Cleaning Out Your Email

Whenever you check your Inbox for new email or open a mailbox, your email program must go through all the messages and download at least the message headers. If you have a large volume of email, this process will be slow--especially on a slow Internet connection. If it's too large, it may fail completely. This also places a large burden on the email server. Just the disk space required has become a problem: the SSCC's email server currently stores well over 250 gigabytes of email. Keeping your email under control will improve the performance of both your email program and the email server.

The main reasons for keeping email seem to be:

  • Lack of time to evaluate and delete messages
  • Needing it for archival purposes
  • Needing to keep files attached to email

There's no magic solution to any of these, but we do have some suggestions.

Use Sorting to Identify Unneeded Email Quickly

Sorting can greatly speed up the process of deciding which emails are needed and which can go. Sorting by date can help locate the oldest messages, which are more likely to be unnecessary. Sorting by size or attachment status can quickly locate the largest messages, and deleting a few of those can often free a great deal of space. Sorting by subject can put all the related messages together, so you can delete a group of them at once.


An email mailbox is merely a single file that contains all the body and header information for each message in the mailbox. If your mailbox has a large number of messages, or very large messages, then the file will become quite large as well. Whenever you open the mailbox, the computer you are using has to have space for the entire file, not just the few messages that you want to look at.

If there are mailboxes or large portions of mailboxes that you just want to save but do not refer to on a regular basis, you can simply move them elsewhere. You can save mailboxes onto an external storage medium, like a CD. The mailbox can be restored as a mailbox by copying it back to the mail directory if you need to use it again.

Some email programs, such as Outlook, have an archiving function, and some, such as Outlook Express, allow you to export mailboxes. Even without these options, moving your archive mailboxes to an external storage device is very straightforward. You can find all your mailboxes in the “mail” sub-directory of your Linux home directory. Just copy from there to your hard drive to create the CD, and then delete the mailbox, either within or outside of the email program.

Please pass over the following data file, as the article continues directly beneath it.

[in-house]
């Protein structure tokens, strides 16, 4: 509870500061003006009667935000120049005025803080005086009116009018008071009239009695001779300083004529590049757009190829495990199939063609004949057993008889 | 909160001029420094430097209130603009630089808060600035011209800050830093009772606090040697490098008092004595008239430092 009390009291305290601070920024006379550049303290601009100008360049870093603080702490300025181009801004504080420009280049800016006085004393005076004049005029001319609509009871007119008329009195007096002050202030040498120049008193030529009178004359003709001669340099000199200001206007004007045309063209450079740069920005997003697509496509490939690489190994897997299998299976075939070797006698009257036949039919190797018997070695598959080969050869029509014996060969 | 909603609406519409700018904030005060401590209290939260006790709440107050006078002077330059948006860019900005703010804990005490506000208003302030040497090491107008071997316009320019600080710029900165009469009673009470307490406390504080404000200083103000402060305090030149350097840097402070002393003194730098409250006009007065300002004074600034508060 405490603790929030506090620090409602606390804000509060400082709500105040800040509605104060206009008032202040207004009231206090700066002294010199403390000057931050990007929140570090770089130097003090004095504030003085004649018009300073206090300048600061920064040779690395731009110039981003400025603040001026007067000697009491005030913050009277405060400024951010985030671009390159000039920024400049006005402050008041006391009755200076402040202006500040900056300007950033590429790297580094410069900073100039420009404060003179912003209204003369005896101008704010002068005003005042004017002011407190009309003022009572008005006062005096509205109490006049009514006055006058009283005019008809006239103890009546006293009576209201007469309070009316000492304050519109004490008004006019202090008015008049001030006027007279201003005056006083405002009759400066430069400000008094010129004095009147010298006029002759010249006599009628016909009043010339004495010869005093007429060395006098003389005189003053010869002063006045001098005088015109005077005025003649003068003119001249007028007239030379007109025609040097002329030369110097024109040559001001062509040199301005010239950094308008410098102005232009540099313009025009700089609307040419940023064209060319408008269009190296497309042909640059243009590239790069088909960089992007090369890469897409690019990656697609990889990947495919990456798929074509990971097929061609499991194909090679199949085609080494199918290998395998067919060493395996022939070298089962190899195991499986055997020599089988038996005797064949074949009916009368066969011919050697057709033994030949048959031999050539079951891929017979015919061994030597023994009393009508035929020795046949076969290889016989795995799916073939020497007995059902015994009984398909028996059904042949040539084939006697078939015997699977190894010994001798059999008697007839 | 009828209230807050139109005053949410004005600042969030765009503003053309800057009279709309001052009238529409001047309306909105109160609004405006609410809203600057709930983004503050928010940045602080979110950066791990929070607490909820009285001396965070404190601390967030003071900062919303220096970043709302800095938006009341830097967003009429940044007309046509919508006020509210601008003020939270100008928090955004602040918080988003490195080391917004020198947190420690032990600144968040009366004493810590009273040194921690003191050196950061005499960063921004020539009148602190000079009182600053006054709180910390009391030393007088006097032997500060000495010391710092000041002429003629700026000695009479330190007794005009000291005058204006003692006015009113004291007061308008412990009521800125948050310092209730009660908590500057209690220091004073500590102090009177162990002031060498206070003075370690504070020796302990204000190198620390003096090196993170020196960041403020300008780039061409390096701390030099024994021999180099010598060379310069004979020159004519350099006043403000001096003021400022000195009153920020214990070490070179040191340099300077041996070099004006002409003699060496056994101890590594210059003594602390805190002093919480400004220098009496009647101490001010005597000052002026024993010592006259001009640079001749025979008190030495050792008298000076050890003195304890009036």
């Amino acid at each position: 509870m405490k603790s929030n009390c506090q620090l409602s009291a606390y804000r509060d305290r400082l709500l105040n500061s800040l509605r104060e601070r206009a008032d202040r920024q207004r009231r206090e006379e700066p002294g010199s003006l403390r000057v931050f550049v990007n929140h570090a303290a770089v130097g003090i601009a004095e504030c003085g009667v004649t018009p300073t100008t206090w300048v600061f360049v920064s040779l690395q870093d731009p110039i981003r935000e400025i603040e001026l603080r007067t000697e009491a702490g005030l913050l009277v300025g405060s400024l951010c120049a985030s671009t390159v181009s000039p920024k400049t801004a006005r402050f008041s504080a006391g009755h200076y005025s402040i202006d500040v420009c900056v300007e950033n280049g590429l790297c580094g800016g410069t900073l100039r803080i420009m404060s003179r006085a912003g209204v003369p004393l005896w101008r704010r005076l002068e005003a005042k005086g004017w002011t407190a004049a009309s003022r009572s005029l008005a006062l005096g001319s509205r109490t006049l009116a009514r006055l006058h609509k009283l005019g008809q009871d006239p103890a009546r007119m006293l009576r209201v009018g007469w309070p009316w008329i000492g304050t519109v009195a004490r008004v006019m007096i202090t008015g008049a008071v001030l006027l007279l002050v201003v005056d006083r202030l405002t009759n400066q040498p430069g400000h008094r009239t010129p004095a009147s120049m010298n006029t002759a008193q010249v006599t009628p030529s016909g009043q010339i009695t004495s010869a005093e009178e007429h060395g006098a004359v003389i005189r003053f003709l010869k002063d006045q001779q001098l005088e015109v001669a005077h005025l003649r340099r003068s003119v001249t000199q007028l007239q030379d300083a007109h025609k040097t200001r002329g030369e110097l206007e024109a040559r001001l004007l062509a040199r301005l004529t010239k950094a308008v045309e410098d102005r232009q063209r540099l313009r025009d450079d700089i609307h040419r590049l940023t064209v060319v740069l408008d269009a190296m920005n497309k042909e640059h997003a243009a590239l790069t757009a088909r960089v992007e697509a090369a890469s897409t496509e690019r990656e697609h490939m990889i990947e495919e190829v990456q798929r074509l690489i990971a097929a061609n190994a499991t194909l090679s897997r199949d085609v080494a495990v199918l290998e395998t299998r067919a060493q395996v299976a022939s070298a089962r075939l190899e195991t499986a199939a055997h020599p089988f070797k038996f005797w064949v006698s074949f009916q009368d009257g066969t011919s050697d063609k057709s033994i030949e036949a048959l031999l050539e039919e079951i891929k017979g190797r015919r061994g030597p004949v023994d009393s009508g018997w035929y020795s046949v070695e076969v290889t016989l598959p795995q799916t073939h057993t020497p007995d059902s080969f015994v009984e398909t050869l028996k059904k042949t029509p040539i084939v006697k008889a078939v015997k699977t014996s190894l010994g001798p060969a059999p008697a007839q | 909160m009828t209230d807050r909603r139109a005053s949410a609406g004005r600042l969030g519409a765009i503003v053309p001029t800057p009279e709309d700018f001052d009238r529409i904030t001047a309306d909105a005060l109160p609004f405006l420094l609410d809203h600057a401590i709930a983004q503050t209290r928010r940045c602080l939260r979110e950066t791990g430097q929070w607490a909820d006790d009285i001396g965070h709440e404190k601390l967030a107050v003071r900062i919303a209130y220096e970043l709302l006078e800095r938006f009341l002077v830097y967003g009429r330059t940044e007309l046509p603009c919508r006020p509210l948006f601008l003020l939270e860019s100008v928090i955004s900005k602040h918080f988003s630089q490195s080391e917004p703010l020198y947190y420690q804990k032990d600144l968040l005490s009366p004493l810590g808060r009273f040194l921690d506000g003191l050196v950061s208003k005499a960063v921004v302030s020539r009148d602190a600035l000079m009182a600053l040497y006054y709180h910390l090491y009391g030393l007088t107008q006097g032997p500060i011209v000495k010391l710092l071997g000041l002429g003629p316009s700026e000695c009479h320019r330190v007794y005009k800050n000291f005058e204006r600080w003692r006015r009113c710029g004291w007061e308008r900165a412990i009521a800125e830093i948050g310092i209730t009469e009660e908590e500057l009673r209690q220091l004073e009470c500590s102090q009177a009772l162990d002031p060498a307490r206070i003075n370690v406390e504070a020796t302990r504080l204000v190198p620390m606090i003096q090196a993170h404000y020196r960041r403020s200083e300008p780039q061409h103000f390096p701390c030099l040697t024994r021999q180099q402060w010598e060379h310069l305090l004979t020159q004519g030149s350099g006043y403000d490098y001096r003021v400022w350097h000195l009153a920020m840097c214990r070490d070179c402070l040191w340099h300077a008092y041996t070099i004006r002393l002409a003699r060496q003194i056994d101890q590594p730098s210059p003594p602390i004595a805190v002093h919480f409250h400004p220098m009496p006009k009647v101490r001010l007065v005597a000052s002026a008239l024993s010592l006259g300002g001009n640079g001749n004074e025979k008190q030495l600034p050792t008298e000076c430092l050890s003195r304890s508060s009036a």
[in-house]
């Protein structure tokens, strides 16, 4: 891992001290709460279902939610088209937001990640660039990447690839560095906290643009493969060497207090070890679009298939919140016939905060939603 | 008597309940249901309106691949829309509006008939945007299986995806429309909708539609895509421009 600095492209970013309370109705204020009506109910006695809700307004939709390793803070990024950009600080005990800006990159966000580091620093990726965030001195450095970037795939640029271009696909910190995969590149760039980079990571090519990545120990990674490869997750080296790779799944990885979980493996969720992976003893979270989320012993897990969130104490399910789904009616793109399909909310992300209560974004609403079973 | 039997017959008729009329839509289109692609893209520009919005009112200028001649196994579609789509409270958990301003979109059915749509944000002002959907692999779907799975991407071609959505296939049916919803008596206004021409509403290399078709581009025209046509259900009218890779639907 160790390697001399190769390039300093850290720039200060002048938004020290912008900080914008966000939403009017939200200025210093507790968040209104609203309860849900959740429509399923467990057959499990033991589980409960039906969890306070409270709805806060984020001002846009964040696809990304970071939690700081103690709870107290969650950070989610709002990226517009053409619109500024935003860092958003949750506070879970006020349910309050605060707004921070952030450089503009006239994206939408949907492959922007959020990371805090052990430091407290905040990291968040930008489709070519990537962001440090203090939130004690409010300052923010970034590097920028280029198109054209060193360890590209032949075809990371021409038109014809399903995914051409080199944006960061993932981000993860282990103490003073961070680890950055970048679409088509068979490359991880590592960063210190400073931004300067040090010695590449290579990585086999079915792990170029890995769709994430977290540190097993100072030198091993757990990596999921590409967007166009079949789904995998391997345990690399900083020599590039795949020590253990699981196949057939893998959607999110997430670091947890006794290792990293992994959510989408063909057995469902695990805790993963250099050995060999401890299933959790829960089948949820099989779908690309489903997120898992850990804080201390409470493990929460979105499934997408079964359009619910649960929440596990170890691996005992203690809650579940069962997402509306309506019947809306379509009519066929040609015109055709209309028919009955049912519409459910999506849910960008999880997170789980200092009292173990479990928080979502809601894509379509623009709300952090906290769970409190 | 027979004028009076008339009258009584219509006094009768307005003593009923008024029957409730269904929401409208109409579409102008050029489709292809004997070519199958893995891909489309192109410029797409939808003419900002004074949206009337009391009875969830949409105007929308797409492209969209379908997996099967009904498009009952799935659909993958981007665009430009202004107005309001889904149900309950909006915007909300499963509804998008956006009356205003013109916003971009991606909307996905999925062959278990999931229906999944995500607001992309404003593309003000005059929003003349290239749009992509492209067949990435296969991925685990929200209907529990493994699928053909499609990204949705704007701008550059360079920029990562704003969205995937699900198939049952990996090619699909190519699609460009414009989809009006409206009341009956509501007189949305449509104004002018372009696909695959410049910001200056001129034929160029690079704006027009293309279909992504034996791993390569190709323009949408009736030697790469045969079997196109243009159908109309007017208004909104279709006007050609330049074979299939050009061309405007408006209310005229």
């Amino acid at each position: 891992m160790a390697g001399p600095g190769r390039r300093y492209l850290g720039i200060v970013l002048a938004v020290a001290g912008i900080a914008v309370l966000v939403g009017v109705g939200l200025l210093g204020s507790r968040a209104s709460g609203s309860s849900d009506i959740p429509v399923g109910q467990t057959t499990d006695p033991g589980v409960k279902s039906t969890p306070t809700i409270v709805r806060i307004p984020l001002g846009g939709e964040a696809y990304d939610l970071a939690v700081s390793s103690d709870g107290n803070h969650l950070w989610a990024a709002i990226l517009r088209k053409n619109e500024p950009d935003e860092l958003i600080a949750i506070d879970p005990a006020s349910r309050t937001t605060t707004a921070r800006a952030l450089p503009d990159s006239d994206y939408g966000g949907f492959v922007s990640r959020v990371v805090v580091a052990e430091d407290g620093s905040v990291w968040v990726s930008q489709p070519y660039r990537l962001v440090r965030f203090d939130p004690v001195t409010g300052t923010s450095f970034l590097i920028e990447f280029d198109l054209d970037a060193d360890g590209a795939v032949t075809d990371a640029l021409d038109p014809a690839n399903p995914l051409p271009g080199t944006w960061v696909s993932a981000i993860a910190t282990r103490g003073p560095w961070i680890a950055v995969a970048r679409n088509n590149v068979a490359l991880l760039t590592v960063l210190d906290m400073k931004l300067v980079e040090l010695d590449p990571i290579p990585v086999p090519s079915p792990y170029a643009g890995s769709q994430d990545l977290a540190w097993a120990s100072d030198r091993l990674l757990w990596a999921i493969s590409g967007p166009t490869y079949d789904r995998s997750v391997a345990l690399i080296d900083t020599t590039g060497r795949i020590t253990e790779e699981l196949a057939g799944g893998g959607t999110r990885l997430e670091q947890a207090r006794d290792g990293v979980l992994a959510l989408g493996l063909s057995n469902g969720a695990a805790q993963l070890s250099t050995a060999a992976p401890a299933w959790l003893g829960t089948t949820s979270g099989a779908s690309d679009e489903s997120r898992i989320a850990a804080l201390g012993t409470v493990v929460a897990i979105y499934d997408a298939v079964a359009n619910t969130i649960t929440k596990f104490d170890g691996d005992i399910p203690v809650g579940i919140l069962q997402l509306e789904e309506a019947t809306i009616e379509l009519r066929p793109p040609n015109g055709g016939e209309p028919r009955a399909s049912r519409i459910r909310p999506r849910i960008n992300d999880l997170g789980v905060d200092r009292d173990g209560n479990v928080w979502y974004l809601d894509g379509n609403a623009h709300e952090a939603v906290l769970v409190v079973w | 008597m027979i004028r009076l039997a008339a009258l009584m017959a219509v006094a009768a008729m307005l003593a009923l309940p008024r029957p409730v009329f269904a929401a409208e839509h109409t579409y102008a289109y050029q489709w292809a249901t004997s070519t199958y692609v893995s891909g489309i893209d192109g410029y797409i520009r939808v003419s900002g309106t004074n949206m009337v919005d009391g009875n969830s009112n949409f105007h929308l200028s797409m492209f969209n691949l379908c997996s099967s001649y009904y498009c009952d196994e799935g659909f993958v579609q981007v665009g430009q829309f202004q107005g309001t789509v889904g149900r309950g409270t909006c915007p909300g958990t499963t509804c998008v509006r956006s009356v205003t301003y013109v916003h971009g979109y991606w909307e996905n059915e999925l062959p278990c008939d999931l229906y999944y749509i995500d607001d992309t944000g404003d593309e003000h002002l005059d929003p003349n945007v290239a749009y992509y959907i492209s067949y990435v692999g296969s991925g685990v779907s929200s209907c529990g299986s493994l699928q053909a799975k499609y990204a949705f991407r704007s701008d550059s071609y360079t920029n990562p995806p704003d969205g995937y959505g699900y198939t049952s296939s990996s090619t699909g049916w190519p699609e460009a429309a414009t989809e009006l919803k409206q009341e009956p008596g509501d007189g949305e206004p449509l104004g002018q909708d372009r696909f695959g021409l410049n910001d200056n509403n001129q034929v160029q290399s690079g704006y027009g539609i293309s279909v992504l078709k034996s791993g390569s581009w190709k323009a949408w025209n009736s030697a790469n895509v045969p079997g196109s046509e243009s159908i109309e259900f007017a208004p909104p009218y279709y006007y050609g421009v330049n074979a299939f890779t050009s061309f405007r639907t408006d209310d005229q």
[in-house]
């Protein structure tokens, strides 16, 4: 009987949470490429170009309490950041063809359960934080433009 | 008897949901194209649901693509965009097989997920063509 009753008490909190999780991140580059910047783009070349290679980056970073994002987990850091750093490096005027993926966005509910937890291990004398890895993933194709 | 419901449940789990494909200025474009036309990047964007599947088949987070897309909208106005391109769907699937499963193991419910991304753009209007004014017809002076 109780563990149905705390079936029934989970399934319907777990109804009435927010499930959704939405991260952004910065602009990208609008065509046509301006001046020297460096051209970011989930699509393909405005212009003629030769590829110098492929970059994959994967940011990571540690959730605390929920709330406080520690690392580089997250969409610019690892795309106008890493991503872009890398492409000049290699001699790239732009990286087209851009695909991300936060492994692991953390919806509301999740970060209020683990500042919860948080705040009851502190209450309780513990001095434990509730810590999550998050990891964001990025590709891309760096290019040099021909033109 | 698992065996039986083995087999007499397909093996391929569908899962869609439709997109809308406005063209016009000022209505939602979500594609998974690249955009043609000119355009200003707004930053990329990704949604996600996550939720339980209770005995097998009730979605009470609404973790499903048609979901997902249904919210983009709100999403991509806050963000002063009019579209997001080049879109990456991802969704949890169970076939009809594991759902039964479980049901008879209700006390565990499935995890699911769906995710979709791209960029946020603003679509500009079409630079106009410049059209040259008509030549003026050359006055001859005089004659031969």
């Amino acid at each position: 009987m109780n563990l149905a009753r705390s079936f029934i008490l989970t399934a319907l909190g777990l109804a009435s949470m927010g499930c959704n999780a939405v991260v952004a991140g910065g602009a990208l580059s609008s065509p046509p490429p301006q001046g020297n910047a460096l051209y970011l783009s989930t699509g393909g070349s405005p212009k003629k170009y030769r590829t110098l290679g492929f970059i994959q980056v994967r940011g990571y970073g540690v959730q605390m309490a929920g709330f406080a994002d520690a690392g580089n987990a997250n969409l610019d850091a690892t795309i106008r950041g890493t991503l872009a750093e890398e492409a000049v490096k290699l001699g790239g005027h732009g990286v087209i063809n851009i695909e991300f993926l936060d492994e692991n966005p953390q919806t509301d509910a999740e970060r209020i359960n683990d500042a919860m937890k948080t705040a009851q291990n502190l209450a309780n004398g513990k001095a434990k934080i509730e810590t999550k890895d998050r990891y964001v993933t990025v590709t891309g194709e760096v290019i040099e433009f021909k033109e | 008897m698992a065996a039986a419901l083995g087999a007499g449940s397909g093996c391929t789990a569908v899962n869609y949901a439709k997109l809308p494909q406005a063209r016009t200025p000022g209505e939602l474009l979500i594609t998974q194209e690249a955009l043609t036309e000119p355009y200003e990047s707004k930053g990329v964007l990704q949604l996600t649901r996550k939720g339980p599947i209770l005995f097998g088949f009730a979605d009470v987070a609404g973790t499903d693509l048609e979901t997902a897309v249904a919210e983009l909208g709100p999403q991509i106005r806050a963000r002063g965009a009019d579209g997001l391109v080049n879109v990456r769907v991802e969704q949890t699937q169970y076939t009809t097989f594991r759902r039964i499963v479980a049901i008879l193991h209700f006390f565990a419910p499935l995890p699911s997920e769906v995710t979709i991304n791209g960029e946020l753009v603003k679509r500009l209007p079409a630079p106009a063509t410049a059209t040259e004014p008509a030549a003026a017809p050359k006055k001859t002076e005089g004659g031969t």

Another space-saver to consider with either your archived mailboxes or your attachments is file compression. If you zip your files, they will take up less space, whether it’s on a CD or on a computer or server. You can also use this to organize your attachments, putting related files into the same compressed archive.

Saving Attachments

Attachments account for nearly all of the really large email messages. Sometimes the email message itself is not very important, and what really matters is the attachment. If that’s why you’re saving an email message, consider saving the attachment as a regular file independent of the message. You may need to create some subdirectory structure within your disk space that will help you find the file easily, but that’s a one-time job that may be worth the effort.

In Outlook Express, there are 2 methods. One option is to use the File menu.

Save attachments from the File menu

Click File, Save Attachments.

Choose the attachment to save

Select which attachments you want to save and click Browse.

Choose a folder to save the attachment in

Specify the folder that the saved attachments should go to, click Ok, and then Save.

Alternatively, you can just drag the attachment directly from the message to a folder.

Once the attachment is saved, there’s no need to keep the email message. The flip-side of this is that your email program may save a second copy of your attachments on your local hard drive, and does not delete them even after the email message has been deleted. It’s worth checking the directory that is designated for attachments to see if everything in it is really necessary. In Eudora, you can find that directory in the Tools, Options menu, under Attachments. Note that checking Delete attachments when emptying Trash does not work with an IMAP mail server like ours.

Finding your attachments folder

In Outlook Express, the attachment is not automatically downloaded until you open it, and then it is placed in the My Documents folder associated with your username, usually on the C: drive. On the terminal servers, this folder is part of your profile and must be downloaded every time you log in – the more you store there, the longer it takes to log in and out.

Last Revised: 04/05/2007